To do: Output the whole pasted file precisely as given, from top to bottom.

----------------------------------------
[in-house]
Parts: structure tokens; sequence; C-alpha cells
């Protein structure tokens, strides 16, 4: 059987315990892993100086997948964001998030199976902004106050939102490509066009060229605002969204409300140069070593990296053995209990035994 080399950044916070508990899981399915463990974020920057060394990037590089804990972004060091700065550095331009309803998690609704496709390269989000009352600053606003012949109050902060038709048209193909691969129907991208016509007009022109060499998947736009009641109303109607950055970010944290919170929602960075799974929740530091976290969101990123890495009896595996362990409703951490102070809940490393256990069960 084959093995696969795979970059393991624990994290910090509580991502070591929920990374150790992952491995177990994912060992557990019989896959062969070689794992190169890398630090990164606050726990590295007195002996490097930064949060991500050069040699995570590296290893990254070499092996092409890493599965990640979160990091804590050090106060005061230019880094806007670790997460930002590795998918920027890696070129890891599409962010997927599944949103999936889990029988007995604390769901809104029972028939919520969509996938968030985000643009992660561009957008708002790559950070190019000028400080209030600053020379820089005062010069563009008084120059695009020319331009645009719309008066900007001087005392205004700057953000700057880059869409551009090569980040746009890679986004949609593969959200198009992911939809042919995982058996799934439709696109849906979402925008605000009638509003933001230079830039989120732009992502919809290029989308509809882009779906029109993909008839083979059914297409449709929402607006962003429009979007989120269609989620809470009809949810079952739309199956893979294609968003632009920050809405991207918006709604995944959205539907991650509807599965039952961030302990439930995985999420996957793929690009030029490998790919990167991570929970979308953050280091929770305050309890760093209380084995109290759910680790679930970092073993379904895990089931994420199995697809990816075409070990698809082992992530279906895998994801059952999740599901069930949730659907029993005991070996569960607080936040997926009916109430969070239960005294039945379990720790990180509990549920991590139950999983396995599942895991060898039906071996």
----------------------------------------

[in-house]
Parts: structure tokens; sequence; C-alpha cells
């Protein structure tokens, strides 16, 4: 059987315990892993100086997948964001998030199976902004106050939102490509066009060229605002969204409300140069070593990296053995209990035994 080399950044916070508990899981399915463990974020920057060394990037590089804990972004060091700065550095331009309803998690609704496709390269989000009352600053606003012949109050902060038709048209193909691969129907991208016509007009022109060499998947736009009641109303109607950055970010944290919170929602960075799974929740530091976290969101990123890495009896595996362990409703951490102070809940490393256990069960 084959093995696969795979970059393991624990994290910090509580991502070591929920990374150790992952491995177990994912060992557990019989896959062969070689794992190169890398630090990164606050726990590295007195002996490097930064949060991500050069040699995570590296290893990254070499092996092409890493599965990640979160990091804590050090106060005061230019880094806007670790997460930002590795998918920027890696070129890891599409962010997927599944949103999936889990029988007995604390769901809104029972028939919520969509996938968030985000643009992660561009957008708002790559950070190019000028400080209030600053020379820089005062010069563009008084120059695009020319331009645009719309008066900007001087005392205004700057953000700057880059869409551009090569980040746009890679986004949609593969959200198009992911939809042919995982058996799934439709696109849906979402925008605000009638509003933001230079830039989120732009992502919809290029989308509809882009779906029109993909008839083979059914297409449709929402607006962003429009979007989120269609989620809470009809949810079952739309199956893979294609968003632009920050809405991207918006709604995944959205539907991650509807599965039952961030302990439930995985999420996957793929690009030029490998790919990167991570929970979308953050280091929770305050309890760093209380084995109290759910680790679930970092073993379904895990089931994420199995697809990816075409070990698809082992992530279906895998994801059952999740599901069930949730659907029993005991070996569960607080936040997926009916109430969070239960005294039945379990720790990180509990549920991590139950999983396995599942895991060898039906071996």